Patients and Visitors
You will be assessed by one of the orthopaedic doctors in the Emergency Department (A&E) or on the ward. The doctor will discuss the operation and risk factors. If you are happy to proceed with surgery you will be asked to sign a consent form.
Depending on the time of day you are admitted to hospital, you will be seen by your consultant orthopaedic surgeon on the early morning or early evening ‘ward round’. The consultant will discuss the type of surgery you require and let you know when the operation is likely to be.
Hip fracture can be very painful, especially when the hip is moved. The nurses will offer you pain relief medicines (as tablets or liquid medicine) at least 4 times per day. You may also be offered a pain control (nerve block) injection which goes around the site of the fracture. This is very effective at controlling pain and means you will need less tablets/medicine. If you are in pain please tell your nurse.
You will have a cannula (thin plastic tube) placed in a vein for a drip – this gives you fluid to prevent dehydration. You will also be encouraged to eat and drink normally, unless your surgery is expected to be in less than 6 hours.
When you need the toilet you will need to use a bed pan or urine bottle. If you find it difficult or too painful to pass urine, a temporary catheter (a small tube) may be placed in your bladder. The catheter should be removed after 24 hours.
Due to the risk of developing pressure sores, you will need an air mattress. We will put cloth or plastic boots on your feet to protect your heels. It is important that you move your position in bed frequently. If you can not move yourself, the nursing team will help you. To be able to move around it is important that any pain is well controlled. If you are in pain, please let the nurses know.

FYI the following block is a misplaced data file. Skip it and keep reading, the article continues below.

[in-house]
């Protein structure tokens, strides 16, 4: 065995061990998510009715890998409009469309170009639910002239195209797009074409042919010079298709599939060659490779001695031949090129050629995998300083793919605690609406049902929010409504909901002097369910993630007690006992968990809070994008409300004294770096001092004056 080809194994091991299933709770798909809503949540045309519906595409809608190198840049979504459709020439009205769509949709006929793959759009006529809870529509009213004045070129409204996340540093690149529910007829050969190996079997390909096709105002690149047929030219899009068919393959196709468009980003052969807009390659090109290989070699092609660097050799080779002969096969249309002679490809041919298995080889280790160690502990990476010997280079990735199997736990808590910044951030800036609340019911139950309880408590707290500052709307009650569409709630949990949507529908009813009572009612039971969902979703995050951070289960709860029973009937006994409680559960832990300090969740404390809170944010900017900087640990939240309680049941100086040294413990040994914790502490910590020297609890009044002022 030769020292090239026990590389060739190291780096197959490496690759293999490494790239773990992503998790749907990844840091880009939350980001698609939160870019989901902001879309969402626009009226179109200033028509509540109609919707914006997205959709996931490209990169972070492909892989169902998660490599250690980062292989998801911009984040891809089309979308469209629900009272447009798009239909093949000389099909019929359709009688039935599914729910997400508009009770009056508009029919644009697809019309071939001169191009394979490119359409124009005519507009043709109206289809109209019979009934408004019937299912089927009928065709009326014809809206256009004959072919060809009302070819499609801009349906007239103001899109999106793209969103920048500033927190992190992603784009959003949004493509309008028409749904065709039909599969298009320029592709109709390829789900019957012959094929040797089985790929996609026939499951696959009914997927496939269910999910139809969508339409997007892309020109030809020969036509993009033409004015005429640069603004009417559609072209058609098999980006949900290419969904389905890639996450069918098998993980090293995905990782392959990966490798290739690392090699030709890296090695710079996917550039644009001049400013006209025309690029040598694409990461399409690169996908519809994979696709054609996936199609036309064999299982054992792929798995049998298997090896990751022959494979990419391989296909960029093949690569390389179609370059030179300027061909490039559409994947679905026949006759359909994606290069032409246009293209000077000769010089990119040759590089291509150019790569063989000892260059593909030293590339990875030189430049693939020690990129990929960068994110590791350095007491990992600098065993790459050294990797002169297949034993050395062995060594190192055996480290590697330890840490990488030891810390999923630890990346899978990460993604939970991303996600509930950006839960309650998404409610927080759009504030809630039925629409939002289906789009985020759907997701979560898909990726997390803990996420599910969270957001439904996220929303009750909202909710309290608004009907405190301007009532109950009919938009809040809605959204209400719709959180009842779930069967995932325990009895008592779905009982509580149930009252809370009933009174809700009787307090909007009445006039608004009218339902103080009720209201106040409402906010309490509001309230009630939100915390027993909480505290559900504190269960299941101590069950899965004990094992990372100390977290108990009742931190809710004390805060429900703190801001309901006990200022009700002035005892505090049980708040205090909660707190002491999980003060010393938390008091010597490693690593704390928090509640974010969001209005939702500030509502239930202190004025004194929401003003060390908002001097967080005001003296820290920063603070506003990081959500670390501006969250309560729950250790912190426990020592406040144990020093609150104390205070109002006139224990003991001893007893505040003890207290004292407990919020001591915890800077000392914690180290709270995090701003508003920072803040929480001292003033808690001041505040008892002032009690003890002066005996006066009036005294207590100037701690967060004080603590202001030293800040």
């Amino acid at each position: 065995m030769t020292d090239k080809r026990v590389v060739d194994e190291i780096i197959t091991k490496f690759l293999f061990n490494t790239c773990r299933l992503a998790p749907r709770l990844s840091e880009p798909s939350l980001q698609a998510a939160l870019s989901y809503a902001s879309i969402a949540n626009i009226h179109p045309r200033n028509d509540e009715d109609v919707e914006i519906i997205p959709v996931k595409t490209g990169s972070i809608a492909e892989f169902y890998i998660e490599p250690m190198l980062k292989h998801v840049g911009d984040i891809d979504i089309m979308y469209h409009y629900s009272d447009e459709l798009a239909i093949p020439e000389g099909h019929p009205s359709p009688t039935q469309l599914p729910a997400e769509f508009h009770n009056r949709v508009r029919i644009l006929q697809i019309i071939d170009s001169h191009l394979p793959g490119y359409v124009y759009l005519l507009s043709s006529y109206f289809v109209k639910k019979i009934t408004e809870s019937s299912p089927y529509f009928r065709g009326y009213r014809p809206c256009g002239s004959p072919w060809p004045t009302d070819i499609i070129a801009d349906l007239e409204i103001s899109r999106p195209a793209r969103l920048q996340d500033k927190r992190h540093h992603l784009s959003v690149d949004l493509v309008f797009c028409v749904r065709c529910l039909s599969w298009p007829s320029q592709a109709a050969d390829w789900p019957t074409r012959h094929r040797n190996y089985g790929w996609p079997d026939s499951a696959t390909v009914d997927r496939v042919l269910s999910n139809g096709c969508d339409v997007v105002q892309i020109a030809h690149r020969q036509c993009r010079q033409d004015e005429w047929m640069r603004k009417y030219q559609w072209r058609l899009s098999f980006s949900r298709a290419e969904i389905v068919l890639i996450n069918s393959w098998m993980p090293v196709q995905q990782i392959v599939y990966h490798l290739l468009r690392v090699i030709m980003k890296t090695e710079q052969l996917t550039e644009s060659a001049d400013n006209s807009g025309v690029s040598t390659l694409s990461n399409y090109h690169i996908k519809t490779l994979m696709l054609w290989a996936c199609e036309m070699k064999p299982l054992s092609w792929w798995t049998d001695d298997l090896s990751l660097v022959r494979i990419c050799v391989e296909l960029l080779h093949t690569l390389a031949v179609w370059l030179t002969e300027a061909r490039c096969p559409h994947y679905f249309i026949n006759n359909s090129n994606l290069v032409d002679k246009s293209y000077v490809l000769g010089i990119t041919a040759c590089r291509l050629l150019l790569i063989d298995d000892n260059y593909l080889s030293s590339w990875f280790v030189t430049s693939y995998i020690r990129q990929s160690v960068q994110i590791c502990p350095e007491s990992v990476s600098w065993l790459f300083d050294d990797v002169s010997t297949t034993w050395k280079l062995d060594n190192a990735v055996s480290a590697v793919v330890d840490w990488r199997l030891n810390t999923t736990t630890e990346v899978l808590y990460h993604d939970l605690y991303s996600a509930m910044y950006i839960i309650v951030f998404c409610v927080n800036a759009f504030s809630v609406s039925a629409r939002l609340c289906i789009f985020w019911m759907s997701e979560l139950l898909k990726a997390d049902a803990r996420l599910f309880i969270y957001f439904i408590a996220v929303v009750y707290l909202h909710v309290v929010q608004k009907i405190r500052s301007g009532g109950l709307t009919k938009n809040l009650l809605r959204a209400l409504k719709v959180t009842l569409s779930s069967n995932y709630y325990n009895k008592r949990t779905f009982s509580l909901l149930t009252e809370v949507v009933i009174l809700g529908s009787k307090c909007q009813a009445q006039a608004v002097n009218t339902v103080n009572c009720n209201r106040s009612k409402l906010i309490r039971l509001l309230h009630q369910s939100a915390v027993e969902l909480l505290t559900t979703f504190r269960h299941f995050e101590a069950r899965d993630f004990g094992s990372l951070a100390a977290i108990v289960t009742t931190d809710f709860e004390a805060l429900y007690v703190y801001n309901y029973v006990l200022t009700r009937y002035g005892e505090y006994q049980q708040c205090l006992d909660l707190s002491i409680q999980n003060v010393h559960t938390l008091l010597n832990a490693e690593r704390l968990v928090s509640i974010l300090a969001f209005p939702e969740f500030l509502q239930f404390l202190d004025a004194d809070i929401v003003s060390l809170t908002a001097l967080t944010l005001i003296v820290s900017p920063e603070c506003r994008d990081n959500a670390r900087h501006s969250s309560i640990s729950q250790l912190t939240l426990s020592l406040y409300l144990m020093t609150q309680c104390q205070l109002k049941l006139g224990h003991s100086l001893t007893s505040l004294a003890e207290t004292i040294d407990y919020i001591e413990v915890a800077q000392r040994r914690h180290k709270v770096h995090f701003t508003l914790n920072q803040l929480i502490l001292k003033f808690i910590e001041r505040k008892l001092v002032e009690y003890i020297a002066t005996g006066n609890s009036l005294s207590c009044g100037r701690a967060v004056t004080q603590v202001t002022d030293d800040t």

You will be risk assessed and treated to prevent blood clots in the legs, with inflatable cuffs around your calves and/or daily injections of a blood thinning medicine (clexane). You will need to have the daily injections for 28 days following your operation.
The specialist ward you have been admitted onto is managed by both Orthopaedic and Medical specialists.
A consultant doctor who specialises in Elderly Care Medicine (an ortho-geriatrician) and their team will also look after you on the ward. They will manage any medical issues you have. In particular, they will:
Some patients may experience a period of confusion after their operation. This can be caused by a number of factors such as being away from home, medication, blood imbalance, an infection or low oxygen levels. Whilst this can be distressing, it is usually short term and will be monitored, investigated and treated as necessary